The Svalbard International Seed Vault (hereafter SISV), popularly referred to as the Norwegian "Doomsday Vault", is an ambitious project to provide an arctic back-up for the world's crops, guarding against both local disasters and more apocalyptic events devastating agriculture across the globe.
Agricultural efficiency tends to favour a highly restricted subset of crops that have optimal yields for given conditions. However, the danger is that crops which would be optimal for future conditions are driven to extinction as a result. For instance, the Global Crop Diversity Trust claims that of the 7100 named varieties of apple to be found in nineteenth-century America, less than 300 survive to this day.
Some 1400 gene banks around the world act to preserve this biodiversity through stockpiles of some 6.5 million samples, of which around 1-2 million are 'distinct'. The largest collections are generally found in the richest nations, but it is in the developing world where they are most needed and yet most vulnerable to war, civil strife or simple lack of funding. Gene banks serve as the cornerstone for breeding research, distributing several hundred thousand samples a year. However, SISV is not intended to be used in this way. Instead it will act as an insurance policy or archive for the existing seed banks, providing long-term storage to enable the recreation of a local bank should some disaster befall it.
To this end, Svalbard will be the largest seed bank by a considerable margin, with a capacity for three million samples (the US collection contains around 460,000 samples). Further, it is designed with the hope that it can protect against doomsday scenarios that might render all other seed banks useless- from nuclear war to severe global warming.
The Svalbard facility
The vault is to be constructed in Spitsbergen, part of the Svalbard archipelago about 600 miles from the North Pole. I say in since the design calls for the chambers to be located at the end of a 120 metre tunnel dug straight into a sandstone mountain. The tunnel and chambers will be reinforced with concrete, and sealed behind a pair of airlocks and blast-proof doors. Work began this year, with the hope of completion by September to allow an official opening in the winter of 2008.
The construction of SISV is being carried out (and financed) by the Norwegian government (Svalbard is part of Norway); but its operation is to be supported by the Global Crop Diversity Trust, which hopes to assist with the supply of seeds from developing countries. Technical expertise will be supplied by the existing Nordic Gene bank. Storage will be on a 'black box' basis, with gene banks sending samples responsible for testing and subsequent regeneration; stored samples will only be released if all other sources have been exhausted. The storage of Genetically-modified crops has not been ruled out, although they would be a tiny proportion of the collection.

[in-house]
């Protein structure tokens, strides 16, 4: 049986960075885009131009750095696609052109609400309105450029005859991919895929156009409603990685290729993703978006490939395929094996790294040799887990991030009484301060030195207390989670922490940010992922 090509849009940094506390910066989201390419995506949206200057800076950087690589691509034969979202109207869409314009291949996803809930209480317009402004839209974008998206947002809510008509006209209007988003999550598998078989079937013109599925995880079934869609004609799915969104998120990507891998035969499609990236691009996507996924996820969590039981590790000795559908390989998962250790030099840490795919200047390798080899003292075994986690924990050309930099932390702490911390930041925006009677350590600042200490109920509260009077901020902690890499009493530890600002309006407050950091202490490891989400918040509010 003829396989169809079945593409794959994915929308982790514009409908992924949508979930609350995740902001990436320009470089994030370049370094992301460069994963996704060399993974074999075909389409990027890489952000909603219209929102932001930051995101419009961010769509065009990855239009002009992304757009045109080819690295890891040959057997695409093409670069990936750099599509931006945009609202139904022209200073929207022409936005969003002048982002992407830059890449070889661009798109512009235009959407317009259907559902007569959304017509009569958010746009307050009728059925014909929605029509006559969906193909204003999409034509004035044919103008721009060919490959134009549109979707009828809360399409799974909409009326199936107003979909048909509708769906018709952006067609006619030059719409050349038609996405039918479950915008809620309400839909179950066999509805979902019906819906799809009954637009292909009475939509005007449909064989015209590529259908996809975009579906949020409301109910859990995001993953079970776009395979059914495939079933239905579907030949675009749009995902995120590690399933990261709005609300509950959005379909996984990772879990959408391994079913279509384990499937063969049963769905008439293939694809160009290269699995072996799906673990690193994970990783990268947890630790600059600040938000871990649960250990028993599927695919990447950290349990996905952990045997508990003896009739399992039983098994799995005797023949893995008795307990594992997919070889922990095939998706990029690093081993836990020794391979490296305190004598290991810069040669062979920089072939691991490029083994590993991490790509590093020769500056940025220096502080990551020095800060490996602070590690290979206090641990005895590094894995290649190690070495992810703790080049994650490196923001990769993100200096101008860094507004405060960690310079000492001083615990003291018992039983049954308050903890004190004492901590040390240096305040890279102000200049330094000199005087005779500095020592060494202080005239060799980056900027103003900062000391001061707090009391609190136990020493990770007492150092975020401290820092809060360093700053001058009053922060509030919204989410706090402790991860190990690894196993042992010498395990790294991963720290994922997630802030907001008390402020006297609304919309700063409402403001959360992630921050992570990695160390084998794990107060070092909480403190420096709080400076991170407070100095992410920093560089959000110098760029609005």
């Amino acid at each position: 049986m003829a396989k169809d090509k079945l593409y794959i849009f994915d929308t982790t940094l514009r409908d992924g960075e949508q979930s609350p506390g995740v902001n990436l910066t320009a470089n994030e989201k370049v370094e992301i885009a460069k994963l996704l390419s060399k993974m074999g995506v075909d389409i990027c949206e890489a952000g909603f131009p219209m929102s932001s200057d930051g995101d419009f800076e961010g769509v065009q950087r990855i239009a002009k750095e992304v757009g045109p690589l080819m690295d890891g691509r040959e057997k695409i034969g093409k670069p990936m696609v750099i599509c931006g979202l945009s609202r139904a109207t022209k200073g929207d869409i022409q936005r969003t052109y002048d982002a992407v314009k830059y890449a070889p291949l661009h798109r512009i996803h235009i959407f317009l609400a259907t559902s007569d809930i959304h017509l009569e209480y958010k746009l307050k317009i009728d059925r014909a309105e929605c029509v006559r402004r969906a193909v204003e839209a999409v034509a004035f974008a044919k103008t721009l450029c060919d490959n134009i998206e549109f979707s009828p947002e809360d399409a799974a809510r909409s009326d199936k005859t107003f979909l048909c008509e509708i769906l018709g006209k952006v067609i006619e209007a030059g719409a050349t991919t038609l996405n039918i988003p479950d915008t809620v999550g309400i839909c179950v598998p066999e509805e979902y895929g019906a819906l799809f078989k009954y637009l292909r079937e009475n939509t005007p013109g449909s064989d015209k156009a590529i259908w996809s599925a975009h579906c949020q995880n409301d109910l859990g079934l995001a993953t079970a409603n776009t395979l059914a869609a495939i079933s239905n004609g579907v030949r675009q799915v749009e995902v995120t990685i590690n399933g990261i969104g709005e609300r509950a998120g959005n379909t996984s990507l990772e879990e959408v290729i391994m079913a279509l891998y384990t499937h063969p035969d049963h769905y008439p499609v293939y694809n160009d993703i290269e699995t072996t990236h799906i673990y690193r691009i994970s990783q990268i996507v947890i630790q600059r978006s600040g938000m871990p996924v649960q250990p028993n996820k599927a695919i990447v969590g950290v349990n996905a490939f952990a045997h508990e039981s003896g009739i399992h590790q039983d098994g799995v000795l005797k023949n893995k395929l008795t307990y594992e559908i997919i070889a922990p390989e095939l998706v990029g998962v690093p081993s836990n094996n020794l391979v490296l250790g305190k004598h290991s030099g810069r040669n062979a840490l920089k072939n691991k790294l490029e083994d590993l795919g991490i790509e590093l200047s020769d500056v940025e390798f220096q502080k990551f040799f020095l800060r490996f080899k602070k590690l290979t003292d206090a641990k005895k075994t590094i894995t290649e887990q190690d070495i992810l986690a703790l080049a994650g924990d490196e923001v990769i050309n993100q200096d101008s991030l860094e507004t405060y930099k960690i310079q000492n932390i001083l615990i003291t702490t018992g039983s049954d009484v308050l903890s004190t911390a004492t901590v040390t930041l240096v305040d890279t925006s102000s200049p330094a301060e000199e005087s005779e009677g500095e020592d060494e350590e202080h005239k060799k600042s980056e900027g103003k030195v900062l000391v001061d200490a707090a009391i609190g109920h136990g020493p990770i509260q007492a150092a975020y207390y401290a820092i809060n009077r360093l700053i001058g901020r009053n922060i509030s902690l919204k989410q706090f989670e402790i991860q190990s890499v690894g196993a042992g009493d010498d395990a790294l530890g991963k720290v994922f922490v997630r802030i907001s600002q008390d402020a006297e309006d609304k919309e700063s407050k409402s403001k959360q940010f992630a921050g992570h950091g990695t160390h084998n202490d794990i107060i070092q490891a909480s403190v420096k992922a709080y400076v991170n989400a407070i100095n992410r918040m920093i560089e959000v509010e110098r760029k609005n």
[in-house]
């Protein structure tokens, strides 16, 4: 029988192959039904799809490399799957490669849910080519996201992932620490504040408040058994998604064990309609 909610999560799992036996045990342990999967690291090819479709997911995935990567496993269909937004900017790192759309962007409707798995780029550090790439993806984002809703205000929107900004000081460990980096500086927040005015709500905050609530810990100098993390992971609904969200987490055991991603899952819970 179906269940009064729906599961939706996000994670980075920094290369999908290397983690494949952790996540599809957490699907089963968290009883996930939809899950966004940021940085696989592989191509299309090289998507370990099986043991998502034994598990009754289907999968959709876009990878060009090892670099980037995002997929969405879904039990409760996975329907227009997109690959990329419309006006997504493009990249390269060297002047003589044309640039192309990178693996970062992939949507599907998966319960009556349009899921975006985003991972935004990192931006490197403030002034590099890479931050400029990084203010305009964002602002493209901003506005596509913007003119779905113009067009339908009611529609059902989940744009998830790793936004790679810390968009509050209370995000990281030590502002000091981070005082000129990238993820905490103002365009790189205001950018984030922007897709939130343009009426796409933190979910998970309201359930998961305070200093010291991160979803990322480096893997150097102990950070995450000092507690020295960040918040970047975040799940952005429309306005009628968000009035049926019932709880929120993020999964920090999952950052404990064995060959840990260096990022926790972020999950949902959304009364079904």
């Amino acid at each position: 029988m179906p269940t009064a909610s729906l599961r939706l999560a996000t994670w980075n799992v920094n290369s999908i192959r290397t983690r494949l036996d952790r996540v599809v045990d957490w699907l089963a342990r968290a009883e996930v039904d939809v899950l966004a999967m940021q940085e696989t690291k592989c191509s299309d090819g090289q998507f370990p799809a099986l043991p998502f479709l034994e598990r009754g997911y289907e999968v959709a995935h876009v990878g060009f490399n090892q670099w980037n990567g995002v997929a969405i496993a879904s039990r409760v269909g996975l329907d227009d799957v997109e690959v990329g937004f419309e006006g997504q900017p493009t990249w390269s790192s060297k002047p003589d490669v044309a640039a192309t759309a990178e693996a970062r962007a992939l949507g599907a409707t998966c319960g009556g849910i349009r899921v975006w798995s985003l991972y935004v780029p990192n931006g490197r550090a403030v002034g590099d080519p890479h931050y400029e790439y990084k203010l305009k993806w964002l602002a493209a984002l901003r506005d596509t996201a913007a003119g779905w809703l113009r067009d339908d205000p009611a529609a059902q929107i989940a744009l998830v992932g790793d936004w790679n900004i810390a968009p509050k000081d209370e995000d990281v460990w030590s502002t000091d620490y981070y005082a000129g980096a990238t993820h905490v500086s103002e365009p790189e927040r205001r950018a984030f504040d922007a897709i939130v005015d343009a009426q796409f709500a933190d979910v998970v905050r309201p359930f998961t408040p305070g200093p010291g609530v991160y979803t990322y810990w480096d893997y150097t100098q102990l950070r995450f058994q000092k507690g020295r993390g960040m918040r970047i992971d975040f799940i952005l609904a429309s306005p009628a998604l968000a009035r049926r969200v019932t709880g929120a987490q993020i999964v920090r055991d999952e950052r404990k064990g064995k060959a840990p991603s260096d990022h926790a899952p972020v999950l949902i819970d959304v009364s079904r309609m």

Ideal storage for seeds is in the range of -10 to -20C; the Svalbard site was chosen for its permafrost which maintains a temperature of about -5C throughout the year. This ambient temperature and the very slow rate of warming given the depth of the vault should prevent thawing for decades. Global warming is unlikely to significantly alter the permafrost in the next 200 years, and the tunnel entrance, 130 metres above sea level, is secure against even the worst-case scenario of Antarctic meltdown. Whilst it is not expected that SISV would survive a direct nuclear strike, one would hope that Svalbard would be overlooked in a nuclear exchange.
Whilst Spitsbergen is undeniably remote and unforgiving (with a winter that sees temperatures of -18C and no sunrise for 4 months), the project is not attempting security through obscurity. Indeed, the site must be obvious and readily accessible to anyone who might have need of it. Thus the tunnel entrance is designed to "gleam like a gem in the midnight sun" during the summer, and will be illuminated during the winter. It is hoped that this conspicuousness will lead locals to report anything suspicious; there will also be video surveillance and remote monitoring of the vault status. The facility will not be permanently manned, but the crop trust dryly notes that "The presence of polar bears, which prowl the area, may be seen by some as providing an added layer of security".
Whilst the facility may be secure for decades if not centuries, the same need not necessarily apply to all its charges: frozen seeds eventually lose their ability to germinate, so samples must be periodically replaced by new seed. For some crops, such as peas, this is necessary every 20-30 years; others can survive for centuries- the record is believed to be about 2000 years, for a Judean date palm recovered from the palace of Herod the Great. Unfortunately, there are many species which cannot survive in a dormant state and thus are not suitable for freezing at all, such as cocoa. These can be continuously preserved by other gene banks, but could not be protected at SISV.
Actually getting to Spitsbergen to recover seeds is left as an exercise for the post-apocalyptic reader, should you find that the world's crops have failed.